PWIR: 94,000 Jobs
Tags: 25 by 25, Michigan Primary, paul ryan, RES, sand dunes
It was a big, big week in Michigan environmental politics.
After the conservation community made some major electoral gains (and one close legislative loss) on Tuesday, an MSU report was released on Friday predicting that the 25% by 2025 ballot proposal could create 94,000 jobs.
In this week's PWIR:
● The 25 by 25 ballot proposal could create 94,000 jobs according to a new MSU study.
● Tuesday’s primary election moved Michigan two steps closer to a conservation majority that will protect our land, air and water.
● Governor Snyder signed the ‘Develop the Dunes’ bill at quarter to five on primary election day; did he think we wouldn’t notice?
● Romney picks Climate-Denying Paul Ryan as his running mate.
A Michigan State University study released Friday predicts that the 25% by 2025 renewable energy ballot proposal (25% by ‘25) will create at least 74,000 jobs, though that doesn’t even incorporate all the manufacturing jobs that will be created; added together, we’re looking at 94,000 new jobs in Michigan!
Anyone who tells you Michigan can simply do without those jobs hasn’t lived here for some time. These are jobs doing what Michigan does best; making, building, and operating. The MSU report predicted that 25% by ‘25 would create over 31,000 construction jobs and almost 43,000 operation and maintenance jobs. It did not predict the specific number of manufacturing jobs, because that number will depend on the ability of Michigan manufacturers to capture a bigger share of the market.
The study did predict, though, that if Michigan manufactures fill even half of the renewable energy components needed to implement 25% by ‘25, then additional tens of thousands of jobs would be created. It also said that Michigan is ranked second in the nation in renewable energy manufacturing potential. Since 25% by ‘25 directs the Michigan Legislature to implement policies that favor Michigan workers, it’s easy to see why this report earned headlines all across the state this weekend.
When was the last time that you had the opportunity to cast one vote to create 94,000 jobs? This is such an exciting opportunity for all of us here in Michigan. The other votes you cast in November will impact this, too, though: The Legislature will have to enact the specific provisions of 25% by ‘25 once its passed, and that’s part of why it’s so important to have elected officials who will do the job the citizens tell them to when we win!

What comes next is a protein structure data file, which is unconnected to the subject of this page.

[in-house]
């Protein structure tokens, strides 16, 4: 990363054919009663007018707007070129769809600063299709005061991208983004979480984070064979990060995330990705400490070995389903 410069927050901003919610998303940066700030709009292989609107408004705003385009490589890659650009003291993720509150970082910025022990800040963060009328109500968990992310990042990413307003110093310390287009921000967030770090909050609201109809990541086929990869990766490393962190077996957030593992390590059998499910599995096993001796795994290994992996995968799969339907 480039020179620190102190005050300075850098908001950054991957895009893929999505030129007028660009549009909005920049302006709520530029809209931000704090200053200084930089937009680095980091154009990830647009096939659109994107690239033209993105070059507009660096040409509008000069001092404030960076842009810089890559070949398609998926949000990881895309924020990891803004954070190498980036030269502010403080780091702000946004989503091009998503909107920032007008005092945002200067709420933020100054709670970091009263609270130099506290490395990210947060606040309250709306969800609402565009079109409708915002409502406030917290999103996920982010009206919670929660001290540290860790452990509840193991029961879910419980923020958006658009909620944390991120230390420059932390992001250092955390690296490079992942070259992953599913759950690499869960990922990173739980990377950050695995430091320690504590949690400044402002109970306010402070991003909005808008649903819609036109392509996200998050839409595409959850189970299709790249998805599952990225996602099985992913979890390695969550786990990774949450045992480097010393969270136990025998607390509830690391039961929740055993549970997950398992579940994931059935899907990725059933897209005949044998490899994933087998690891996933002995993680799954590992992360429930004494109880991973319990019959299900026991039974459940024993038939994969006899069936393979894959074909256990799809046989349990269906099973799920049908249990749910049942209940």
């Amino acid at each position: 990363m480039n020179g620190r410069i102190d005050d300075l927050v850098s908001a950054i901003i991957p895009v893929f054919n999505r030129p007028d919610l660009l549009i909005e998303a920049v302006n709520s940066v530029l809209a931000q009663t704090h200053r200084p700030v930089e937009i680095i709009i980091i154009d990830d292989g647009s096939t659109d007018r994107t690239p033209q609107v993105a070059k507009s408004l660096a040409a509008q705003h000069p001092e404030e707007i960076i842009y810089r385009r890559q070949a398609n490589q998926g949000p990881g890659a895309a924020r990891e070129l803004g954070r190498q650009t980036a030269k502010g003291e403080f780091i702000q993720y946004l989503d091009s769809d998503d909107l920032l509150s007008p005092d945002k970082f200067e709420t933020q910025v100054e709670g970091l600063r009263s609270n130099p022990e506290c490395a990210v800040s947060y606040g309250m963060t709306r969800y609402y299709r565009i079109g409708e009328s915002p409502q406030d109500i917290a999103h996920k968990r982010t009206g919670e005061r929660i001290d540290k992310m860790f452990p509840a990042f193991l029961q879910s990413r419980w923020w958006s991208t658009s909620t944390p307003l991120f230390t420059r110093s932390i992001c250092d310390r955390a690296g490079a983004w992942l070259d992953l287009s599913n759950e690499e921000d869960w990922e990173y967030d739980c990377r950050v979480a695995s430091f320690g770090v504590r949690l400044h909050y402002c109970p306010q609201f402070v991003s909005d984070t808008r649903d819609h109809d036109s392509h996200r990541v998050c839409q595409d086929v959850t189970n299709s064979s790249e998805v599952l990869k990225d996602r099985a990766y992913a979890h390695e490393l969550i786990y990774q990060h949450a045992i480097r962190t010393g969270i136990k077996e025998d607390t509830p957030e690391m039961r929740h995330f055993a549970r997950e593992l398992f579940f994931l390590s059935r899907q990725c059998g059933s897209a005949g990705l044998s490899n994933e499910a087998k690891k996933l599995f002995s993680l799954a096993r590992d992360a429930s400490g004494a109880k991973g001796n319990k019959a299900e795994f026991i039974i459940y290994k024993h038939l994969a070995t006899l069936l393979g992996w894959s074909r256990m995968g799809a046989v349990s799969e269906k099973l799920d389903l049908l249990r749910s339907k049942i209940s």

Click here to encourage your elected officials to endorse 25 by 25 and the 94,000 jobs it will create!
Tuesday night was a big night for Michigan’s land, air and water. With primary wins by one conservation-minded Republican in a conservative district and one conservation champion Democrat in a more liberal district, we moved the state two steps closer to a conservation - not Republican or Democrat - majority in the State House of Representatives.
Rob VerHeulen, our pick for the Republican primary in the 74th District State House, won handily with 58% of the vote, while Jon Switalski beat fellow incumbent Lesia Liss for the Democratic primary in the 28th District by a landslide 65% to 35% margin!
VerHeulen, if he wins in the general election, would convert a seat currently held by term-limited Rep. Dave Agema (R - Grandville) - one of the worst legislators on conservation issues - to a solid pro-conservation legislator with a history of preserving open spaces and supporting public access to them.